A series of studies suggest association between prevalence of irregularities in the menstrual cycle in athletes and their body composition13,17,18, as well as with low percentage of body fat19. Carlberg et al19. investigated the correlation between body composition and menstrual cycle in 14 athletes with menstrual dysfunctions and 28 athletes with normal cycles in different modalities. In all the analyzed parameters, including body fat percentage, the results were significantly lower in athletes with menstrual alterations, suggesting hence that this occurrence may be related to the low body fat percentage. Nevertheless, no difference has been identified in the body fat percentage among synchronized swimming athletes with or without menstrual dysfunctions20. Tomten and Hostmark21 evaluated runners and found the same results. On the other hand, a study with 30 ballet dancers and 30 non-athletes concluded that there is a significant association between menstrual dysfunction and body fat14.
The present study does not evidence significant differences between total body mass and body fat percentage in athletes and alterations in the menstrual cycle. The fact that the study was carried out with adolescent athletes may have influenced in this result.
Brownell et al.22 believe that the onset of menstrual alterations may be influenced, at least partially, by the body fat distribution. According to these authors, menstrual alterations may be caused by low body fat percentage in the femoral region. Thus, these alterations would be the response from the body to save energy. In the present study, significant differences in femoral fat as well as in other parts of the body have not been observed among athletes with or without menstrual alterations.
Frisch and Mcarthur13 demonstrated that in order to keep the reproductive health and regular menstrual function steady, a minimum of 22% of body fat are necessary. These authors associated this amount of fat with the production of ovarian estrogen. In athletes with fat percentage below 22%, the production of ovarian estrogen, besides the menstrual function, would be compromised. In the present study, significant differences concerning the body fat percentage have not been observed in the analyzed groups. Such fact may suggest that the amount of body fat per se is not directly associated with the regulation of the menstrual cycle in Brazilian adolescent swimmers.
It is rare to find differences in the body fat percentage among female swimmers; for this reason, alterations in the body fat are not related to improvement in performance23. Female swimmers present body fat percentage similar to the girls in the general population24,25. It is believed that in this sport the athletes need greater amount of body fat for flotation and dislocation in the water, which end up causing better results in competitions26.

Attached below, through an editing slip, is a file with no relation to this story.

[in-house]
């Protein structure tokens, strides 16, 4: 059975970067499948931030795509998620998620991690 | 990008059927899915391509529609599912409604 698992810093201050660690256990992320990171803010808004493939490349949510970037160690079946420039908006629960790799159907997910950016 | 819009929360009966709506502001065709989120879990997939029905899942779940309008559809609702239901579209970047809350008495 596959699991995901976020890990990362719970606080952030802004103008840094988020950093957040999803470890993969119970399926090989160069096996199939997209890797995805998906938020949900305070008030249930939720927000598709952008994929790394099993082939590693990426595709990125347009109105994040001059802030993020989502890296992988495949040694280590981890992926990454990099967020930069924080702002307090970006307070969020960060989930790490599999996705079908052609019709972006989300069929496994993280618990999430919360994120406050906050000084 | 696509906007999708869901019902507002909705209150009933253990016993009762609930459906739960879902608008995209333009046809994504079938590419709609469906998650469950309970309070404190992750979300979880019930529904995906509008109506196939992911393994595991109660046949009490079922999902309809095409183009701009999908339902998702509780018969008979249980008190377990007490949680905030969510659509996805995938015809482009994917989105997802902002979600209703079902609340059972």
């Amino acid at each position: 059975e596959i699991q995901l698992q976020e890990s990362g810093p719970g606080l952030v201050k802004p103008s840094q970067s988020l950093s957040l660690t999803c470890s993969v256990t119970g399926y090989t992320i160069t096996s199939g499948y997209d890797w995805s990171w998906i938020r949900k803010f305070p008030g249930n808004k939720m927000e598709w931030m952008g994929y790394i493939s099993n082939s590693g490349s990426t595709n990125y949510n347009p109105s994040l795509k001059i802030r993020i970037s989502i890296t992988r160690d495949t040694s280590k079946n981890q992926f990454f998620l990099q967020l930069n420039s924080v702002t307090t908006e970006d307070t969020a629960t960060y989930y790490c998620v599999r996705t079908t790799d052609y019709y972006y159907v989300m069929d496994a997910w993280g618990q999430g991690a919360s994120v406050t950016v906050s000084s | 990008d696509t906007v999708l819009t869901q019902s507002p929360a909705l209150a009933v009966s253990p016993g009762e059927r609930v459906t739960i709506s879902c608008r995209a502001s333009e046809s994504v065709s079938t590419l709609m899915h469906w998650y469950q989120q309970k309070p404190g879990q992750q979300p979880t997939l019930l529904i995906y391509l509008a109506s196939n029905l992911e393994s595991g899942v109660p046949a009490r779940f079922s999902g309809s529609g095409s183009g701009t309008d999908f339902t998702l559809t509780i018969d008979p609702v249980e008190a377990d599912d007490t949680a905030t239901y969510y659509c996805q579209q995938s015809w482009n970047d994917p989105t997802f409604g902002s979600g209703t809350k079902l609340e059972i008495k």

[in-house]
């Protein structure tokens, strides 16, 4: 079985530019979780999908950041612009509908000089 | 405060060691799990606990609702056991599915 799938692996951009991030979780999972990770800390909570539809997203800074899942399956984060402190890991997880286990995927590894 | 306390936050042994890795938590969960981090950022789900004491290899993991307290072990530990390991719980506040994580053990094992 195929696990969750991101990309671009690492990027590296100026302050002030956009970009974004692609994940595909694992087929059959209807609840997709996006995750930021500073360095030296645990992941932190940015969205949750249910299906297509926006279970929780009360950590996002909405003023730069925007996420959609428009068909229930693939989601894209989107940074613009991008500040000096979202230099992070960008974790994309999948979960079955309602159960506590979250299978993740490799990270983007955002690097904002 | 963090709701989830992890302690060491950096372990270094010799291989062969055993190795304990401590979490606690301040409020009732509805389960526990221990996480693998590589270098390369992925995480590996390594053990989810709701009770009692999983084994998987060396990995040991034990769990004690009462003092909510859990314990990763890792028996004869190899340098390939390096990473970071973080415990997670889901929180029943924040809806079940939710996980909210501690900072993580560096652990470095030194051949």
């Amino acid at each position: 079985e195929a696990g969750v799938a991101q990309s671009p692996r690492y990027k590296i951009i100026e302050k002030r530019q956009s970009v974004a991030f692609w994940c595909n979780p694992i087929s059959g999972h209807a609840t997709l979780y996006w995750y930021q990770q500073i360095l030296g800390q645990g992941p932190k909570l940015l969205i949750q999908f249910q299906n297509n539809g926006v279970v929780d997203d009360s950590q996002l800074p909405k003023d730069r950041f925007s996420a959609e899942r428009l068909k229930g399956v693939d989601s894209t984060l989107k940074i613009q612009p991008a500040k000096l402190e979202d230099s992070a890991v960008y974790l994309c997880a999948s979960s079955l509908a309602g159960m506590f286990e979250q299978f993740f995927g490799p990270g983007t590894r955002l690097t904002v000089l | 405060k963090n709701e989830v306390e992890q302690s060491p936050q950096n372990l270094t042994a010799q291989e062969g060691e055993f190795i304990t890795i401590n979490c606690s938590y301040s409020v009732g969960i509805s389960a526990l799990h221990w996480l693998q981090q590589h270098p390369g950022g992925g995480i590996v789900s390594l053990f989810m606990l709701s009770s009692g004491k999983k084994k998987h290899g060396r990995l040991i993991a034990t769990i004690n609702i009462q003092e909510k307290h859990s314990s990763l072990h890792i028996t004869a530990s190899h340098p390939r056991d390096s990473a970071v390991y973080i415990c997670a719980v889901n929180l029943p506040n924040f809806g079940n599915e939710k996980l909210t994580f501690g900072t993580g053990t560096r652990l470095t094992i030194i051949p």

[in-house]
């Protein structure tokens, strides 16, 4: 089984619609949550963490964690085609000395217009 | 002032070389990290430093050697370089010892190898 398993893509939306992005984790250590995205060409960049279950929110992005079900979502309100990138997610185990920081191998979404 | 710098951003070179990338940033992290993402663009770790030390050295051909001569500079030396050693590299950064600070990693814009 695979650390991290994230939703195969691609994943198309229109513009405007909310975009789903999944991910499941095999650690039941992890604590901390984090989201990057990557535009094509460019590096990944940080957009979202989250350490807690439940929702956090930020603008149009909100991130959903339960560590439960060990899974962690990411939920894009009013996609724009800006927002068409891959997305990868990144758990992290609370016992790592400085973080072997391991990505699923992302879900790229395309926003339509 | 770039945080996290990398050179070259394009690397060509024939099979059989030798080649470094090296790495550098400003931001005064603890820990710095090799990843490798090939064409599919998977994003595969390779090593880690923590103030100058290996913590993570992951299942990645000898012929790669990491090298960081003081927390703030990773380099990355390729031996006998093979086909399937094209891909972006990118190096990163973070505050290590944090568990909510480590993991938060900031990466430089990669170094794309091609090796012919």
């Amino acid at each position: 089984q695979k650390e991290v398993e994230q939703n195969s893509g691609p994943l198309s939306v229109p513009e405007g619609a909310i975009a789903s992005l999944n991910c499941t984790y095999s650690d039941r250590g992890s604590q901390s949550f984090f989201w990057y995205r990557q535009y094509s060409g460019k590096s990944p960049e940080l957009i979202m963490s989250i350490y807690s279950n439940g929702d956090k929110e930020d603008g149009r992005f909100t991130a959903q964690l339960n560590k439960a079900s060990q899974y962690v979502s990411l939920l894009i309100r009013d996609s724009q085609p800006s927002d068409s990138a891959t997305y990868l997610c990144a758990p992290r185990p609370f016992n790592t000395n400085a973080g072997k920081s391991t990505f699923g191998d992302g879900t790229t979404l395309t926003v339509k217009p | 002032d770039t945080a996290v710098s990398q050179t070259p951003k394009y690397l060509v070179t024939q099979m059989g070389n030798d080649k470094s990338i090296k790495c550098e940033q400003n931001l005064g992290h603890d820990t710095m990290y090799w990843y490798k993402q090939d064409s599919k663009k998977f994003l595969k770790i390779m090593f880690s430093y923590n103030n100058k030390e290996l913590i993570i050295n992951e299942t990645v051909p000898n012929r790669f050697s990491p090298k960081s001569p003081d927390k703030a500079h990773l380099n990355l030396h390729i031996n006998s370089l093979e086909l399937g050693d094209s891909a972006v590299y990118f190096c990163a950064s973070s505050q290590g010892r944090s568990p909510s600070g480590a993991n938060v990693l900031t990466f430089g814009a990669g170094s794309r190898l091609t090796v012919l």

Besides that, other factors may be related to the presence of alterations in the menstrual cycle, as genetic predisposition, restrictive diets, eating disorders (anorexia nervosa, bulimia nervosa and their respective precursors), psychological stress, intense training routines (high intensity and volume), suppression of the reproductive hormone (estrogen and progesterone) and high blood cortisol levels1,3,17,22,26. In our study, the age of the onset of training was different among swimmers with and without menstrual dysfunction.
In this study, the use of self-reported questionnaires for information on the menstrual cycle and training was a limitation. Another limitation was the lack of hormonal data, which could have aided in our interpretation of the menstrual irregularity, especially of the athletes who presented oligomenorrhea.
Torstveit et al.27 suggested the use of a risk criterion model including questions about menstrual dysfunction for detection of disorders such as eating disorders (ED) in athletes of sports which require thinness. Moreover, in non-thin athletes the self-report of ED is suggested for the early detection of clinical eating disorders. However, extra factors not elucidated yet may be associated with the development of these alterations. Further studies with the goal to help to prevent menstrual dysfunctions in athletes should be carried out. We suggest that coaches and trainers systematically monitor adolescent athletes, contributing hence to the decrease in the prevalence of menstrual dysfunctions as well as reduction in the risk to the health of these athletes.
The authors thank the participants who made this study possible.
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All authors have declared there is not any potential conflict of interests concerning this article.